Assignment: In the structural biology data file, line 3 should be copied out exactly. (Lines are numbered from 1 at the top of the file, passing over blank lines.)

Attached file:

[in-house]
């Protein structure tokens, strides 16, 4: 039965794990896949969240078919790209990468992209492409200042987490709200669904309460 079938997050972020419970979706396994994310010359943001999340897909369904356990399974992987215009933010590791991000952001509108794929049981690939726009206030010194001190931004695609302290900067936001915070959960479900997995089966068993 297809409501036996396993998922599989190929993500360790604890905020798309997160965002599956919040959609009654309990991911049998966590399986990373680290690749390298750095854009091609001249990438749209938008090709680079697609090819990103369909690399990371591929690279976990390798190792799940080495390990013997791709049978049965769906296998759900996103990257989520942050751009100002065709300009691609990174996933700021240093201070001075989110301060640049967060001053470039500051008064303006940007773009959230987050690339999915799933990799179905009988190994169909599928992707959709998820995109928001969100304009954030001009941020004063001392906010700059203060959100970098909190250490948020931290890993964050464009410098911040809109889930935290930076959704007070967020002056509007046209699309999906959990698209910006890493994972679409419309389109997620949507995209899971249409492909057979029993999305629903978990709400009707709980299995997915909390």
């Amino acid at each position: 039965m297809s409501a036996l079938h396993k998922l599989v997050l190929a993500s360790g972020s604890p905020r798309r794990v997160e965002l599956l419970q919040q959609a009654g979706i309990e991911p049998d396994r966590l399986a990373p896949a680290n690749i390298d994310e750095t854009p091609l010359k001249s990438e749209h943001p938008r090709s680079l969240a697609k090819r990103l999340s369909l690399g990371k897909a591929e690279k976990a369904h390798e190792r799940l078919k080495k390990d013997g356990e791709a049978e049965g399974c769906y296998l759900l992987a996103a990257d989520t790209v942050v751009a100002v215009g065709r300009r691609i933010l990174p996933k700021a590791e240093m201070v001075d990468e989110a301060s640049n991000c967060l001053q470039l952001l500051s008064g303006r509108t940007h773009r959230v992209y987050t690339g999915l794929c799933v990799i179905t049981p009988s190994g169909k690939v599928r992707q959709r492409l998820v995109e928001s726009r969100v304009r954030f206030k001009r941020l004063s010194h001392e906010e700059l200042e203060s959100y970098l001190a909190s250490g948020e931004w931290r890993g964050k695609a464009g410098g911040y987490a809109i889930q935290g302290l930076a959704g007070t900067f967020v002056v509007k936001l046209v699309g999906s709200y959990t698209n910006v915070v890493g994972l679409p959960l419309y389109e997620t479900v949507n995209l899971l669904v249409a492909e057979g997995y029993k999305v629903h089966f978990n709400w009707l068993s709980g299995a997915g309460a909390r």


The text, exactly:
């Amino acid at each position: 039965m297809s409501a036996l079938h396993k998922l599989v997050l190929a993500s360790g972020s604890p905020r798309r794990v997160e965002l599956l419970q919040q959609a009654g979706i309990e991911p049998d396994r966590l399986a990373p896949a680290n690749i390298d994310e750095t854009p091609l010359k001249s990438e749209h943001p938008r090709s680079l969240a697609k090819r990103l999340s369909l690399g990371k897909a591929e690279k976990a369904h390798e190792r799940l078919k080495k390990d013997g356990e791709a049978e049965g399974c769906y296998l759900l992987a996103a990257d989520t790209v942050v751009a100002v215009g065709r300009r691609i933010l990174p996933k700021a590791e240093m201070v001075d990468e989110a301060s640049n991000c967060l001053q470039l952001l500051s008064g303006r509108t940007h773009r959230v992209y987050t690339g999915l794929c799933v990799i179905t049981p009988s190994g169909k690939v599928r992707q959709r492409l998820v995109e928001s726009r969100v304009r954030f206030k001009r941020l004063s010194h001392e906010e700059l200042e203060s959100y970098l001190a909190s250490g948020e931004w931290r890993g964050k695609a464009g410098g911040y987490a809109i889930q935290g302290l930076a959704g007070t900067f967020v002056v509007k936001l046209v699309g999906s709200y959990t698209n910006v915070v890493g994972l679409p959960l419309y389109e997620t479900v949507n995209l899971l669904v249409a492909e057979g997995y029993k999305v629903h089966f978990n709400w009707l068993s709980g299995a997915g309460a909390r």